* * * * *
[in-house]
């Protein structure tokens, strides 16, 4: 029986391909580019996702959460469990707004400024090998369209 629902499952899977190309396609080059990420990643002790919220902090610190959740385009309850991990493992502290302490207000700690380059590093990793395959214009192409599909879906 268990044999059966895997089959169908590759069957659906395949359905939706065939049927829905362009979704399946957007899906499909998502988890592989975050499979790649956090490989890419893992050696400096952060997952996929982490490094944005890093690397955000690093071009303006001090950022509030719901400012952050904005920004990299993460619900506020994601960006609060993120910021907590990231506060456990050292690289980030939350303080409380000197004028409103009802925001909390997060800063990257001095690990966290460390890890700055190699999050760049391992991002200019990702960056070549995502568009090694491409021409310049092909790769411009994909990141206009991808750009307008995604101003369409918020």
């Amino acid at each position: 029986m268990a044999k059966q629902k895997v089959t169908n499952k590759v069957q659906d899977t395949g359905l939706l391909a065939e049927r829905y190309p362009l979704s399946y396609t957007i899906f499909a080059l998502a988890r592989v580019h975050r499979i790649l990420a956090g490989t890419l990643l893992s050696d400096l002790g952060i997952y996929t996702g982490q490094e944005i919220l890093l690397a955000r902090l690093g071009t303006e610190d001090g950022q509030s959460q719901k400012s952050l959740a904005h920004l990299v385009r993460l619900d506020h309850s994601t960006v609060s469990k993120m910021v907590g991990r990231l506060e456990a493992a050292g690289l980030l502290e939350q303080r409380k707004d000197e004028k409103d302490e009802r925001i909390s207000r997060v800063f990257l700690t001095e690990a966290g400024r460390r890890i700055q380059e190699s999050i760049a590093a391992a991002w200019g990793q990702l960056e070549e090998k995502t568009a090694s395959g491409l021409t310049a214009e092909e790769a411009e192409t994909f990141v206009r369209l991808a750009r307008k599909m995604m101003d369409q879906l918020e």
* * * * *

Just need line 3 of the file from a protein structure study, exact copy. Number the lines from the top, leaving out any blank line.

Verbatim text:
């Amino acid at each position: 029986m268990a044999k059966q629902k895997v089959t169908n499952k590759v069957q659906d899977t395949g359905l939706l391909a065939e049927r829905y190309p362009l979704s399946y396609t957007i899906f499909a080059l998502a988890r592989v580019h975050r499979i790649l990420a956090g490989t890419l990643l893992s050696d400096l002790g952060i997952y996929t996702g982490q490094e944005i919220l890093l690397a955000r902090l690093g071009t303006e610190d001090g950022q509030s959460q719901k400012s952050l959740a904005h920004l990299v385009r993460l619900d506020h309850s994601t960006v609060s469990k993120m910021v907590g991990r990231l506060e456990a493992a050292g690289l980030l502290e939350q303080r409380k707004d000197e004028k409103d302490e009802r925001i909390s207000r997060v800063f990257l700690t001095e690990a966290g400024r460390r890890i700055q380059e190699s999050i760049a590093a391992a991002w200019g990793q990702l960056e070549e090998k995502t568009a090694s395959g491409l021409t310049a214009e092909e790769a411009e192409t994909f990141v206009r369209l991808a750009r307008k599909m995604m101003d369409q879906l918020e």